I started taking the pandemic seriously when schools closed. I’ve never seen day-to-day life change so drastically for so many Americans.
Friends began posting pictures with their kids online, with #homeschooling. I couldn’t help but wonder: How the hell would a single mom juggle everything in this new normal? It feels untenable.
I’m not raising kids but I reached out to single moms in the Bay Area area to find out. Call it morbid curiosity, but it’s also a study in human resilience.
Two moms agreed to keep regular audio diaries during the first three weeks of the regional shelter-in-place orders. Rachelle Rasmussen, 39, lives in Santa Clara, California, with her sons, ages two and three months. She’s nursing both of them.
Trained in accounting, she left her job to raise the children while her husband worked. That plan fell apart last summer when, in her first trimester of pregnancy, he physically attacked her. They separated after the domestic violence incident.
“The man who was supposed to be my rock became the rock that instead shattered me,” she says.
In one of her audio diaries, Rasmussen put her specialized bike on Facebook Marketplace in hopes of selling it. She had bought the bike new for $1,300 and listed it for $600 — but interested buyers only offered her $300.
In another, she chronicles taking a nap with her kids and driving to a friend’s house to pick up hand sanitizer.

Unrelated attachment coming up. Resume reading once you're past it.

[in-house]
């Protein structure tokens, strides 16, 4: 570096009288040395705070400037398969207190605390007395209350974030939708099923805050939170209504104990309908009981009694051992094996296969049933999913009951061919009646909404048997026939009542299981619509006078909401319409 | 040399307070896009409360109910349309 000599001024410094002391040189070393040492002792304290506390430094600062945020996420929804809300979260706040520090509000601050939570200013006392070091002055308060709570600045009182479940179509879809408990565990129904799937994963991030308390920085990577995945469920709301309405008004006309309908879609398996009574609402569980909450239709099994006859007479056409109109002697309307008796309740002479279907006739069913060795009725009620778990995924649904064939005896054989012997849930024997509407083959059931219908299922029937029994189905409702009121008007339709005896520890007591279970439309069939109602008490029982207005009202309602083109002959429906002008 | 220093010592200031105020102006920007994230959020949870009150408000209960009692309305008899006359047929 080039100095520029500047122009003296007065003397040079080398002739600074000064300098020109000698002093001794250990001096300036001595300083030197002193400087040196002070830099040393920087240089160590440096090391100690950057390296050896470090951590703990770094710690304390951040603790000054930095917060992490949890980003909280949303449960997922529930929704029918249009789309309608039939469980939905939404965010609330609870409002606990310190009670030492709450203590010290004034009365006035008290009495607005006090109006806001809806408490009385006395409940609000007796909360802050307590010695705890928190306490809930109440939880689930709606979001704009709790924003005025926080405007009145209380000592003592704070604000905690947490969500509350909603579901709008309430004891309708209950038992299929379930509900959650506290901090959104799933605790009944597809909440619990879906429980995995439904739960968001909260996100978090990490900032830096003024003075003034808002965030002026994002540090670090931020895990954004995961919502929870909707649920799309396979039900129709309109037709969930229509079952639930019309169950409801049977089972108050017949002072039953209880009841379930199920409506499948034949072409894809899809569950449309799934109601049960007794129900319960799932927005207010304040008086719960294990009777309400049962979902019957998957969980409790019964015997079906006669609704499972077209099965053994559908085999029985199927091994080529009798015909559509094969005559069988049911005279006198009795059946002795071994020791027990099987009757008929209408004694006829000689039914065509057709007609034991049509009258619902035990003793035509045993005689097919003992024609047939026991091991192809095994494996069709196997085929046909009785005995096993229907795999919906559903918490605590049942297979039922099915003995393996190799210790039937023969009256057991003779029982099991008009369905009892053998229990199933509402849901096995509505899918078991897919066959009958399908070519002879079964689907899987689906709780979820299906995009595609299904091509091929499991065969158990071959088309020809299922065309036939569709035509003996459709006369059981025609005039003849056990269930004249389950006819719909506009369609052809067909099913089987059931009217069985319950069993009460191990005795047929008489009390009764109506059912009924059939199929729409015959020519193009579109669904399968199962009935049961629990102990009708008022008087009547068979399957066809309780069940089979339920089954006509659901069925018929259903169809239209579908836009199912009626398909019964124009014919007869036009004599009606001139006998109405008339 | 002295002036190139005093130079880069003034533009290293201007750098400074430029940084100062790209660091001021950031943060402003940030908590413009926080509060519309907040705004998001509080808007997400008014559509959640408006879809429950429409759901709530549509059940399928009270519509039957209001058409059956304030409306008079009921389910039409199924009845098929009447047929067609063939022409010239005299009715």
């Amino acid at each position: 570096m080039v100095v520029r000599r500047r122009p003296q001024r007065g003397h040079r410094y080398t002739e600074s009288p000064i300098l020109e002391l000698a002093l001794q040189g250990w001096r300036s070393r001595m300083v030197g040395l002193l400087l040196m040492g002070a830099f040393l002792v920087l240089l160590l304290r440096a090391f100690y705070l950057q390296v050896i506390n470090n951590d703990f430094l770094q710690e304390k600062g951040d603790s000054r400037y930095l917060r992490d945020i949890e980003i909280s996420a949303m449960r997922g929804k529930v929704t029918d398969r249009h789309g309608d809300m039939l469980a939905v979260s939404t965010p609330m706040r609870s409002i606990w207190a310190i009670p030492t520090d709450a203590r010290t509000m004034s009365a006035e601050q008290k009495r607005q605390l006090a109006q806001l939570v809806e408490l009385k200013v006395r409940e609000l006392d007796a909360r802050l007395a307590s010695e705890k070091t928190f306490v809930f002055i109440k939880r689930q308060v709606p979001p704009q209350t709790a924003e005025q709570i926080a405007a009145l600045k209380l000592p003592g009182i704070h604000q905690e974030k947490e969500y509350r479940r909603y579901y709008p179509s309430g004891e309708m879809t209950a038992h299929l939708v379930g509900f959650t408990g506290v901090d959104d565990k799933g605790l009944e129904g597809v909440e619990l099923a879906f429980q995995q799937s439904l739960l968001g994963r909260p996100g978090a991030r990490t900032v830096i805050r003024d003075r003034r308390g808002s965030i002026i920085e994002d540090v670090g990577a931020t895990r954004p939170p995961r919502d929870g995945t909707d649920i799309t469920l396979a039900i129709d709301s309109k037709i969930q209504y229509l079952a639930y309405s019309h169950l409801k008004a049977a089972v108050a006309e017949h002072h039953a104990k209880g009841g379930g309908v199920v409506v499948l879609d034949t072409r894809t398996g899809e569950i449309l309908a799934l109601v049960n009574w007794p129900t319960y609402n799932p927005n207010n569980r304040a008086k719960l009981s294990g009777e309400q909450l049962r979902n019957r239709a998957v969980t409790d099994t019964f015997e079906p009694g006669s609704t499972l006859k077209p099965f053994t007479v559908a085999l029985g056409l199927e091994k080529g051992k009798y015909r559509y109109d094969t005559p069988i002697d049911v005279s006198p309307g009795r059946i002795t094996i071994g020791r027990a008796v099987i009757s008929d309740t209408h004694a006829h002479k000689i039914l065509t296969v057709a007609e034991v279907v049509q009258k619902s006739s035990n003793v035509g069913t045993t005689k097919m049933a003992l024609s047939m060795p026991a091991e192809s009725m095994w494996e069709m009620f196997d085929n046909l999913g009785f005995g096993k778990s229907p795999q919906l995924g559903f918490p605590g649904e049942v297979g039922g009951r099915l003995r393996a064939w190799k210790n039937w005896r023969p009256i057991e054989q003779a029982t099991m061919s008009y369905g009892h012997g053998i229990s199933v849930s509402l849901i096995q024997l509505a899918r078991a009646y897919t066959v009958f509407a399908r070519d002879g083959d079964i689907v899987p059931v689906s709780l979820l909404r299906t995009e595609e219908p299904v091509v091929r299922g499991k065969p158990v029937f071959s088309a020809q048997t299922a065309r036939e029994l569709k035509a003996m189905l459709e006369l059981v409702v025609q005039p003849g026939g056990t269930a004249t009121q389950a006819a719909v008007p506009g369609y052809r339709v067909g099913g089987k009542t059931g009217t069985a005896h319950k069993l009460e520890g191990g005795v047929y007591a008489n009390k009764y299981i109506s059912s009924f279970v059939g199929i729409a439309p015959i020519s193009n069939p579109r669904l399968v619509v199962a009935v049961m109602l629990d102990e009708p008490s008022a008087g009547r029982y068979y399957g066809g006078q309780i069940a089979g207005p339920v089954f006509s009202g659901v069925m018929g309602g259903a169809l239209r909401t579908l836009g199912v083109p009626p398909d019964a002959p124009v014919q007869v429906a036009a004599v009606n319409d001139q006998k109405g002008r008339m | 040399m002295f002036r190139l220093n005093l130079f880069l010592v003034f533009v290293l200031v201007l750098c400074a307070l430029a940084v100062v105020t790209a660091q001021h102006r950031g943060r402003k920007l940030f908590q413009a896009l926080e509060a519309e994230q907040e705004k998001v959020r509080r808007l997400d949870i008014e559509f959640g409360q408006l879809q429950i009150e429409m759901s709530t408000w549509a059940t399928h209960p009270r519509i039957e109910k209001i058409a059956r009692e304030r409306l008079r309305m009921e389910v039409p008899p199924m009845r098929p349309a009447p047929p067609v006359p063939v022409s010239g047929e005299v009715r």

One day, Rasmussen felt a tear roll down her cheek though she wasn’t sure why.
“I think it’s because I was kind of missing my husband in a way,” she says. “At the same time, I was just sad for his choice to do what he did. But I think I’m strong, a strong woman.”
Tracy Dooley, 38, lives in Berkeley, California, with her daughter, who is in kindergarten. Dooley went to medical school at Stanford University but she decided to not practice medicine. Now, she’s an investor, funding women in health.
On a recent Zoom call for work, her daughter’s head poked into the screen — with a tiara on. The CEO of the company and others on the call were kind about it, she says.
“They all have kids who are much older so they remember these days, too,” she says. “But it’s just you know, this is kind of our new normal.”
Her husband died in a tragic car accident five years ago. He may have fallen asleep while driving. During the COVID-19 quarantine, she feels like she’s lost her best friend all over again.
“You’re up at two in the morning in the middle of the night, and your kid is crying about how her father’s dead,” she says in one of her audio diaries. “And there’s nothing you can say. And it sucks and it hurts.”
Through sleep deprivation and health scares, these single moms reveal what it’s like to take on quarantine alone. Having an identity outside of motherhood, they say, is key to survival.
The United States has the world’s highest rate of children living in single-parent households, according to a Pew Research Center study of 130 countries.
In the back of her mind, Dooley thinks about how she can’t cut herself or injure herself because there isn’t anyone to drive her to the emergency room.
“There’s no backup. You as a single parent, you’re it. The buck stops with you,” she says. “If something happens to me, what happens to [my kid]?”
It’s a great question, one that hasn’t received serious policy consideration.
This story was produced in partnership with NPR and The Fuller Project, a journalism nonprofit that reports on global issues impacting women.
This article was originally published on WBUR.org.
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